3 days in Grampians Itinerary

3 days in Grampians Itinerary

Created using Inspirock Grampians travel planner

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Make it your trip
Drive
1
Hamilton
— 1 day
Drive
2
Halls Gap
— 2 nights
Drive

S M T W T F S
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30
1
2
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5

Hamilton

— 1 day
Hamilton is a large town in south-western Victoria, Australia, at the intersection of the Glenelg Highway and the Henty Highway. Kick off your visit on the 1st (Tue): view the masterpieces at Hamilton Gallery, then see the interesting displays at Campe's Motor Museum, then examine the collection at Sir Reginald Ansett Transport Museum, and finally learn about winemaking at Pierrepoint Wines.

For photos, other places to visit, where to stay, and tourist information, you can read our Hamilton route builder.

Halls Gap to Hamilton is an approximately 1.5-hour car ride. You can also drive. Wrap up your sightseeing on the 1st (Tue) to allow time to drive to Halls Gap.

Things to do in Hamilton

Museums · Shopping · Wineries

Side Trip

Halls Gap

— 2 nights
Halls Gap serves as a home base for visiting Grampians National Park.
On the 2nd (Wed), admire the sheer force of Fish Falls, trek along Mt Sturgeon, then take in the awesome beauty at The Picaninny (Bainggug), and finally take your sightseeing to a higher altitude at Mount Abrupt. Here are some ideas for day two: make a trip to Stawell Gift Hall of Fame, learn about winemaking at Grampians Estate, learn about winemaking at Grampians Estate Cellar Door, take in the exciting artwork at James McMurtrie, then learn about winemaking at Pomonal Estate, and finally trek along Chatauqua Peak.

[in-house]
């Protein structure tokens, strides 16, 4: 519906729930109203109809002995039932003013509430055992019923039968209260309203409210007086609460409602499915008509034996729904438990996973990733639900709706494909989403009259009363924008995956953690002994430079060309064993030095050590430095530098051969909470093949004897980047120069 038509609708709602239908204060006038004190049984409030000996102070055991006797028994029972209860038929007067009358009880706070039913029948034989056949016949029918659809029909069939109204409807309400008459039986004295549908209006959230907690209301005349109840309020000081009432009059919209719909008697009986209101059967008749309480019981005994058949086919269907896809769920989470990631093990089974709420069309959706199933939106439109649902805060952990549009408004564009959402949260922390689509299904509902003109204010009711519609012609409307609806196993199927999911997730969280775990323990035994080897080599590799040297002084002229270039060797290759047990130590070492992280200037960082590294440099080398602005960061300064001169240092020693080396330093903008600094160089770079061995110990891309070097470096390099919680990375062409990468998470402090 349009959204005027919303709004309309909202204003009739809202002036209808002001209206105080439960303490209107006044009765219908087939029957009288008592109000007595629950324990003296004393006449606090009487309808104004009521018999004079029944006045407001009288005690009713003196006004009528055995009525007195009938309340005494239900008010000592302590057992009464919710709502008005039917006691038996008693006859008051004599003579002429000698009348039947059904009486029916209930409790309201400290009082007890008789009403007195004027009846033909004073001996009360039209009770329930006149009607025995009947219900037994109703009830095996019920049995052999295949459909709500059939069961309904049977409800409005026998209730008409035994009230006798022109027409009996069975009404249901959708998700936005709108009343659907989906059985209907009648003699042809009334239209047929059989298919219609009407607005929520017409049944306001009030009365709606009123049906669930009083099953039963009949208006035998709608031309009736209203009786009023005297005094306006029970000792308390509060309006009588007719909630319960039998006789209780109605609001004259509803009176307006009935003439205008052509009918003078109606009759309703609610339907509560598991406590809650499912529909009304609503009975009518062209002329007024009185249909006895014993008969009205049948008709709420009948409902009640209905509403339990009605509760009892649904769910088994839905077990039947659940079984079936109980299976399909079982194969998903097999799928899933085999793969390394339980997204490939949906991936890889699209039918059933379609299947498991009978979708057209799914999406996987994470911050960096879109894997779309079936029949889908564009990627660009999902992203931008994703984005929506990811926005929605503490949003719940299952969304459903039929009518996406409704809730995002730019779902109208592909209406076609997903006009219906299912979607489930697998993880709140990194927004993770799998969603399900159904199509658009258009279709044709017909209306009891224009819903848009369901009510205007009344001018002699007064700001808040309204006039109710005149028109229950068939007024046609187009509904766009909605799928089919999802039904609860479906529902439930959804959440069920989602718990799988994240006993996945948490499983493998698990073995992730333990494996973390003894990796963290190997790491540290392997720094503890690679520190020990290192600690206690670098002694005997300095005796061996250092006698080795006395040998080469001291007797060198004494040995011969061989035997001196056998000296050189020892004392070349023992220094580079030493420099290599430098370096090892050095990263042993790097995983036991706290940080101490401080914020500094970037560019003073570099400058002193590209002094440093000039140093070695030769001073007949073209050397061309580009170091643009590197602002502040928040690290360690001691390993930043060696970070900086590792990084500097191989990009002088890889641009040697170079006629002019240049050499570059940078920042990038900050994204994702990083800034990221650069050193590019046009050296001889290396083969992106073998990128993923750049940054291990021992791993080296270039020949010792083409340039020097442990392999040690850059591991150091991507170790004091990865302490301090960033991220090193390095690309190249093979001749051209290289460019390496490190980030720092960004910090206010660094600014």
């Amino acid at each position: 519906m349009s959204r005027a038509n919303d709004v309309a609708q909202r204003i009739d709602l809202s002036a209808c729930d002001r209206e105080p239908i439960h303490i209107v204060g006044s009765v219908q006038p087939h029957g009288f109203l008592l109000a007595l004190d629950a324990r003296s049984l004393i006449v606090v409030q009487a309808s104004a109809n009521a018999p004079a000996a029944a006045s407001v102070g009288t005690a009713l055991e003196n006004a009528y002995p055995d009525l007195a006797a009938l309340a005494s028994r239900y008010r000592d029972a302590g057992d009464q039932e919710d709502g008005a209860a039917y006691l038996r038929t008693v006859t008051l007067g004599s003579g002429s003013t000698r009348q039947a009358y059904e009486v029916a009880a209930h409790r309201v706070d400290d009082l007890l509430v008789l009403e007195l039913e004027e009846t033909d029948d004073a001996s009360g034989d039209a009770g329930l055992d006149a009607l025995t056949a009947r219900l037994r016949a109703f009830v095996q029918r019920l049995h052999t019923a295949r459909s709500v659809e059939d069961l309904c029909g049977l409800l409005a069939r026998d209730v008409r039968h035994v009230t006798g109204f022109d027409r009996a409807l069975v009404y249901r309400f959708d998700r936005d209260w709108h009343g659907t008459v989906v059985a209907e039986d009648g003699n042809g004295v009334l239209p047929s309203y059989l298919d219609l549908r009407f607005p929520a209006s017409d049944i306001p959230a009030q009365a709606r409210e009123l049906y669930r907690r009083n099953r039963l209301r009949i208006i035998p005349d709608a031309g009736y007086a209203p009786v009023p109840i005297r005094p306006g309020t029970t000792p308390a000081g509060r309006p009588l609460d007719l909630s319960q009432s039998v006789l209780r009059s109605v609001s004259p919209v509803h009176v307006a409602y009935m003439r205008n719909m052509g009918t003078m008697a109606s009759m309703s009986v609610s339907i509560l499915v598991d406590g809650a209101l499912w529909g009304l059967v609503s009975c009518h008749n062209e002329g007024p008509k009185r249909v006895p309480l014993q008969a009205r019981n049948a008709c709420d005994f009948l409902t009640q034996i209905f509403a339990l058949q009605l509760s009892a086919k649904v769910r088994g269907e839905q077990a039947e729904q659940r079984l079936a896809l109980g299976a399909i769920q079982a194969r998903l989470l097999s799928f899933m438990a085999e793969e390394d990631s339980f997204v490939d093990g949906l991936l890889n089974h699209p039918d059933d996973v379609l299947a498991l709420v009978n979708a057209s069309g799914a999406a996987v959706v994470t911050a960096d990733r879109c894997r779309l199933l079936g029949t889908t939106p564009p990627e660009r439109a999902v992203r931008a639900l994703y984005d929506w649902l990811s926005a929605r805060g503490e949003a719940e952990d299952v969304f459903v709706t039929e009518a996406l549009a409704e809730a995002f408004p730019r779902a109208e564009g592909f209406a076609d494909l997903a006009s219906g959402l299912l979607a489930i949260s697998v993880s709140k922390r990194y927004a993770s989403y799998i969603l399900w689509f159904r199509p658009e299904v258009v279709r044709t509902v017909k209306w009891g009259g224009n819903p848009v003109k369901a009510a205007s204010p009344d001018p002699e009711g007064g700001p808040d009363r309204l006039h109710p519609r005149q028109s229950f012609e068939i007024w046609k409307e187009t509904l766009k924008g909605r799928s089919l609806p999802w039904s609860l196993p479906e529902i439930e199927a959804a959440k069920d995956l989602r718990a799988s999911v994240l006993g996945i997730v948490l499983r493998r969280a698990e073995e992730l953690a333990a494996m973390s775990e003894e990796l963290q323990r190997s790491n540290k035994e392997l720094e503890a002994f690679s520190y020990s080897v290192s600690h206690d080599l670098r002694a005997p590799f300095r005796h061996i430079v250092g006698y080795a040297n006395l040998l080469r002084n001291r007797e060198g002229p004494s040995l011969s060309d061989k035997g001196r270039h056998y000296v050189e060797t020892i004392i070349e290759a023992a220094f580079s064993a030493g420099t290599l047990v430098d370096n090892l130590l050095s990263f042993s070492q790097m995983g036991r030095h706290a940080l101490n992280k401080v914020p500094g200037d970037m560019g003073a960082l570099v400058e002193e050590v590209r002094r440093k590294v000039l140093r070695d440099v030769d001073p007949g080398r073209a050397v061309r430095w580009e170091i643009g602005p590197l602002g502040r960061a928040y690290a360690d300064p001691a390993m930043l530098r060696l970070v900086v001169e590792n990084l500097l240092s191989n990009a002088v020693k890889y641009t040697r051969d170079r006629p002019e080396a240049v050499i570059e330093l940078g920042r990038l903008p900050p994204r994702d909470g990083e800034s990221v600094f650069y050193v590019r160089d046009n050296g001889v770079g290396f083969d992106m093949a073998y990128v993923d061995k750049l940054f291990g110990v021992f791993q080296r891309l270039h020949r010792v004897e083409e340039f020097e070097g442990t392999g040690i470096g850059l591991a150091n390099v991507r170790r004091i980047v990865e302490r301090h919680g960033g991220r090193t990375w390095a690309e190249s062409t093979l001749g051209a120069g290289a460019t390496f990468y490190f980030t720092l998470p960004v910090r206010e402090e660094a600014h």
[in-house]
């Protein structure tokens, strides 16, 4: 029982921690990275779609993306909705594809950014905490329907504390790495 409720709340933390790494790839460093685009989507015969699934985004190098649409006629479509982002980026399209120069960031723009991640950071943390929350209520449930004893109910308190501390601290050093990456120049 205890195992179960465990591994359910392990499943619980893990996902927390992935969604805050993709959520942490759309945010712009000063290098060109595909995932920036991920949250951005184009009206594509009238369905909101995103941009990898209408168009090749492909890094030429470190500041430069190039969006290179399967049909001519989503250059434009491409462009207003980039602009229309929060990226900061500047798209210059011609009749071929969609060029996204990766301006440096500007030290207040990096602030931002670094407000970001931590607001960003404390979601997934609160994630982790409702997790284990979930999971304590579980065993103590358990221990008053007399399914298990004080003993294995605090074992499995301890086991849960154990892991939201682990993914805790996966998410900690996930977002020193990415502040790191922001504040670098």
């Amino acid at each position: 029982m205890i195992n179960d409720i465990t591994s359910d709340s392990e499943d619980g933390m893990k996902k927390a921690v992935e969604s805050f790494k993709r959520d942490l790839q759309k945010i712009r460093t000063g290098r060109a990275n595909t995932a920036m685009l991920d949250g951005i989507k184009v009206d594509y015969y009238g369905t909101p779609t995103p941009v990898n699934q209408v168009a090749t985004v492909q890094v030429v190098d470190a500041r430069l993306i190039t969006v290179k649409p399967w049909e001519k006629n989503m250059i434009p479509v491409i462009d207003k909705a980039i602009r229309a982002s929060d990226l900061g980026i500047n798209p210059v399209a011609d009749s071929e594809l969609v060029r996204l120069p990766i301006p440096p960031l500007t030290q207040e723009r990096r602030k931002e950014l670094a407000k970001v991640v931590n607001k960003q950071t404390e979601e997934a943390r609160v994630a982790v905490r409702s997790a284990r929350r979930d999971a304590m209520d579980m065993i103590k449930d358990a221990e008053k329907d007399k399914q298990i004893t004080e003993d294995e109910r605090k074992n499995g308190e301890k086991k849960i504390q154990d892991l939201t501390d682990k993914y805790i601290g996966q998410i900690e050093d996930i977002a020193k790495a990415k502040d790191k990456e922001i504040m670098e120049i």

For photos, maps, more things to do, and other tourist information, read our Halls Gap trip itinerary builder site.

Drive from Hamilton to Halls Gap in 1.5 hours. Alternatively, you can drive. Finish up your sightseeing early on the 3rd (Thu) so you can go by car back home.

Things to do in Halls Gap

Parks · Nature · Wineries · Trails

Side Trips

Grampians travel guide

4.5
Hiking Trails · Zoos · Lookouts
Also known as Gariwerd, the Grampians National Park made it on the Australian National Heritage List for its stunning indigenous rock art and majestic natural wonders. Apart from the rock art, the area is relatively untouched. Go to see the vast array of wildflowers. This is the home of the "Grampian Wave." This isn't a wave that needs water: It's a wind wave. This strange phenomenon happens when westerly winds hit the ridge at a right angle and push paragliders as high as 8,500 m (28,000 ft). In 2006, bushfires destroyed almost half the park, but only a few months after nature began to regenerate and visitors returned in full force.